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A Brave New World

To the Editors of American Demographics:

I work for a company that sells umbilical cord blood and stem cell collection services. From the information we gathered, we believe there are approximately 4 million births a year. It would be very helpful in our marketing efforts to expectant mothers if we knew what percentage of these births were to women over the age of 30, and even more helpful if we could further break down this group by household income levels. Thank you for your consideration.

Dan Boerger


Advantage Direct Marketing

Berwyn, Pa.

Dear Dan:

Your inquiry could not have come at a more newsworthy time. In fact, it arrived just as President Bush was calling for more funding of scientific research using stem cells from sources other than human embryos, such as umbilical cord blood.

Now, to answer your question: In July, the Centers for Disease Control (CDC) released preliminary birth data for 2000, which confirms your figure for the number of new births. Indeed, last year there were 4.1 million births, about 106,000 more births than in 1999. Women ages 30 and older gave birth to 36.3 percent of the babies born in 2000, up slightly from 35.7 percent in 1999. Moreover, the CDC reports that in 2000, birth rates (the number of births per 1,000 women) for women ages 30 and older rose to their highest levels in 30 years. Currently, there are 94.2 births per 1,000 women age 30 to 34; 40.3 for women 35 to 39; 7.9 for women age 40 to 44; and 0.5 for women age 45 to 54.

For the income breakdown, we turned to the 2000 Current Population Survey's (CPS) Fertility of American Women study. Of course, the numbers you desire are not available in a nice, easy-to-read report, so we got crunching. According to American Demographics' analysis of CPS data on women ages 30 to 44 who gave birth in the past year, 10 percent came from families with an annual income of less than $15,000; 14 percent had incomes between $15,000 and $29,999; 19 percent earned between $30,000 and $49,999; and 23 percent took home between $50,000 and $74,999. The largest share of this population (34 percent) had a combined annual household income of $75,000 or more. That's what you would call a “sugar mommy.�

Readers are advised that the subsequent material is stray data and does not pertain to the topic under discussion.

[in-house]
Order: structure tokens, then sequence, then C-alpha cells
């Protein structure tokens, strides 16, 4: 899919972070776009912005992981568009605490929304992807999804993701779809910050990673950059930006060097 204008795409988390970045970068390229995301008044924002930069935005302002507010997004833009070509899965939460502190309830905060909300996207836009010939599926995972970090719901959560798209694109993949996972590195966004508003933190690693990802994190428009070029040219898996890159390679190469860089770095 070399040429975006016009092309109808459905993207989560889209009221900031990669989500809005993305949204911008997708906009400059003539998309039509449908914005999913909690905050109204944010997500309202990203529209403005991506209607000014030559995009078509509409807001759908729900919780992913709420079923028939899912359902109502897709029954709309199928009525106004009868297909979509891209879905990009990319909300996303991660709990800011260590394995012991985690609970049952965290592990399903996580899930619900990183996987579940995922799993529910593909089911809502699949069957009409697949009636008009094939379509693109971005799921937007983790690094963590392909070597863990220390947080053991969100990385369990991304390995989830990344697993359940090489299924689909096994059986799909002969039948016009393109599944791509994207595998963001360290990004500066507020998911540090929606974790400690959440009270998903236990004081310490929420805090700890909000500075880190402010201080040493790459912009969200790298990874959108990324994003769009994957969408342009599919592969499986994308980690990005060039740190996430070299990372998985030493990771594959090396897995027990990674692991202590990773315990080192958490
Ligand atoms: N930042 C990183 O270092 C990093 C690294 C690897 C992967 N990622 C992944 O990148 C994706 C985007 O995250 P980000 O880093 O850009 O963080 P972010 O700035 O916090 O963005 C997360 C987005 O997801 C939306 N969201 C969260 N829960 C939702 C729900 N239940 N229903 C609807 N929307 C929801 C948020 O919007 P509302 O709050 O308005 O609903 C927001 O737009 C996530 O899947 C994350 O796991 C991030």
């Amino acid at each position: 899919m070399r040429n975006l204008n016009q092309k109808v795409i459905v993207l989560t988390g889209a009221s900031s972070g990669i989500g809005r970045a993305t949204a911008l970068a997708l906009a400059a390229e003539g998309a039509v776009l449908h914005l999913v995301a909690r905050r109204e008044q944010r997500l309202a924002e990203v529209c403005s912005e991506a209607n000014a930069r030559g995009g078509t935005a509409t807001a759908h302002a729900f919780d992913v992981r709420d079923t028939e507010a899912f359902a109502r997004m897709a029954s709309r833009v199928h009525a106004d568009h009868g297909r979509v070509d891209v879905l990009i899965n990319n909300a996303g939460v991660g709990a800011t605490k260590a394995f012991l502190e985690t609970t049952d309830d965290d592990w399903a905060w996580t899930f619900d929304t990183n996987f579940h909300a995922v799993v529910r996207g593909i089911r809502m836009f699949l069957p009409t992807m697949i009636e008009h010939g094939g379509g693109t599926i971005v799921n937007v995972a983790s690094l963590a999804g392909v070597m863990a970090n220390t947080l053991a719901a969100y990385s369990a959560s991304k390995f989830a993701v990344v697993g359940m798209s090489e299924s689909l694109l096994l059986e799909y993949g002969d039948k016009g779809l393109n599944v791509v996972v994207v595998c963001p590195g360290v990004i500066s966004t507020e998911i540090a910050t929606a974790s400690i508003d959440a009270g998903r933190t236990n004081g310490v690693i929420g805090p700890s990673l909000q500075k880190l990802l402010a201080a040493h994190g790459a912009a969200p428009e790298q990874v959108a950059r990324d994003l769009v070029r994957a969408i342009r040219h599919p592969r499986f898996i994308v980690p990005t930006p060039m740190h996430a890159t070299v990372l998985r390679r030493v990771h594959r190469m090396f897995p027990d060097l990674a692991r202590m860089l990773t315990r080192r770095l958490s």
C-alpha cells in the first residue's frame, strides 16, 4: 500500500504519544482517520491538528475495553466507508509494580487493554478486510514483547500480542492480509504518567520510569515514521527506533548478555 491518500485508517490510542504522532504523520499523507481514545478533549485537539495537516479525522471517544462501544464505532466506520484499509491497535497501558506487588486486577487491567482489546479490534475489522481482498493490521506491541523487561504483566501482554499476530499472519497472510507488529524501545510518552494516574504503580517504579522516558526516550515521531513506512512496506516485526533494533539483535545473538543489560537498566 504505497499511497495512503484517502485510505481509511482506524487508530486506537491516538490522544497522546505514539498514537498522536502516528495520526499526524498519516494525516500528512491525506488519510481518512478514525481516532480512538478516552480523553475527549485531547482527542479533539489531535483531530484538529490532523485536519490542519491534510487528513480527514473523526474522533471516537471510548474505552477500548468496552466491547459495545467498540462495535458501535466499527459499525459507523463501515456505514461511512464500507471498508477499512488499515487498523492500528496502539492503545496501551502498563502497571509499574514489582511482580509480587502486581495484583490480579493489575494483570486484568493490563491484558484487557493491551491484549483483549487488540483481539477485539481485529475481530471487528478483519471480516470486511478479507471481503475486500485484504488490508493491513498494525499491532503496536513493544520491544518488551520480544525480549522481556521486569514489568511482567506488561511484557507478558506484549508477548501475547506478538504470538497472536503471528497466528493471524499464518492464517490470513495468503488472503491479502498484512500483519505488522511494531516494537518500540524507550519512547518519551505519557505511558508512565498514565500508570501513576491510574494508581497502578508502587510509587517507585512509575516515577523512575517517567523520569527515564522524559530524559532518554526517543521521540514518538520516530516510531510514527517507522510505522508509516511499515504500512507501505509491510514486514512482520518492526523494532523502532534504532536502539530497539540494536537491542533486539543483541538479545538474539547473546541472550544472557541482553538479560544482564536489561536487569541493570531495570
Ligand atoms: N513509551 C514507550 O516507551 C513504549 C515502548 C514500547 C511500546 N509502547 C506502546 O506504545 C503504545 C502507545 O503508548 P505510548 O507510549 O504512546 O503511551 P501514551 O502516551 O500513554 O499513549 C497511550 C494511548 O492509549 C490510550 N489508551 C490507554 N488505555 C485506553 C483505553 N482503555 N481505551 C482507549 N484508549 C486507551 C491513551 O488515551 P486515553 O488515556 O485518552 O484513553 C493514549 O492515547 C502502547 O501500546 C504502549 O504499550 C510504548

John Fetto

Research Editor

Tune In

To the Editors of American Demographics:

I am looking for a comprehensive source that compares the demographics of the major U.S. TV networks (ABC, CBS, NBC and Fox).

Scott Lucas

Research Specialist

Bain & Company

Chicago, Ill.

Dear Scott,

A few companies provide this data to researchers. Naturally, there's Nielsen Media Research, which has had a virtual monopoly on TV ratings and audience estimates since the medium's inception. But there are some additional suppliers of this information that you may want to consider. Two of those sources — regularly used by our own research team — are Mediamark Research, Inc. (MRI) and Simmons Market Research Bureau (SMRB).

MRI and SMRB collect their data through surveys of 30,000 individuals, while Nielsen collects its data primarily through “people meters,� electronic devices connected to the television sets of 5,000 U.S. households. Of course, if you're looking for immediate ratings and audience measures, Nielsen is the way to go. It has ratings reports available on a daily basis, while SMRB and MRI publish new data only twice a year. However, if you're looking for more details, check out MRI and SMRB. Both companies are able to link behavioral, psychographic and spending data to media consumption. Nielsen primarily provides only basic demographics. Best of luck in your search.

John Fetto

Research Editor

Fertility Test

Asian and Hispanic women are the most likely to have a child later in life. Figures below represent the number of births per 1,000 women.


30-34 35-39 40-44 45-54
All races 94.2 40.3 7.9 0.5
White 97.6 40.7 7.7 0.4
Black 67.0 32.0 7.1 0.4
Native American 68.0 32.7 7.4 0.3
Asian or Pacific Islander 120.6 60.2 12.7 0.9
Hispanic* 109.0 48.6 11.6 0.6
*Hispanics may be of any race Source: National Center for Health Statistics

TV Viewers

On average, NBC's prime-time viewers are wealthier and more educated than the other networks' viewers.


<$50,000 46% 47% 50% 48% 47%
$50,000+ 54% 53% 50% 52% 53%
Less than high school 14% 15% 17% 17% 17%
High school 35% 37% 37% 37% 35%
Some college 28% 27% 25% 26% 26%
College or more 23% 21% 20% 20% 22%
Men 43% 45% 44% 49% 48%
Women 57% 55% 56% 51% 52%
White 84% 84% 84% 82% 84%
Black 12% 12% 13% 14% 12%
Asian 3% 3% 3% 3% 4%
Hispanic** 10% 10% 9% 12% 11%
1 14% 13% 16% 13% 14%
2 31% 31% 34% 29% 30%
3-4 39% 40% 37% 41% 39%
5+ 16% 16% 14% 18% 17%
*Numbers do not sum to 100 because not all races are shown.

**Hispanics may be of any race.
Source: Simmons Market Research Bureau

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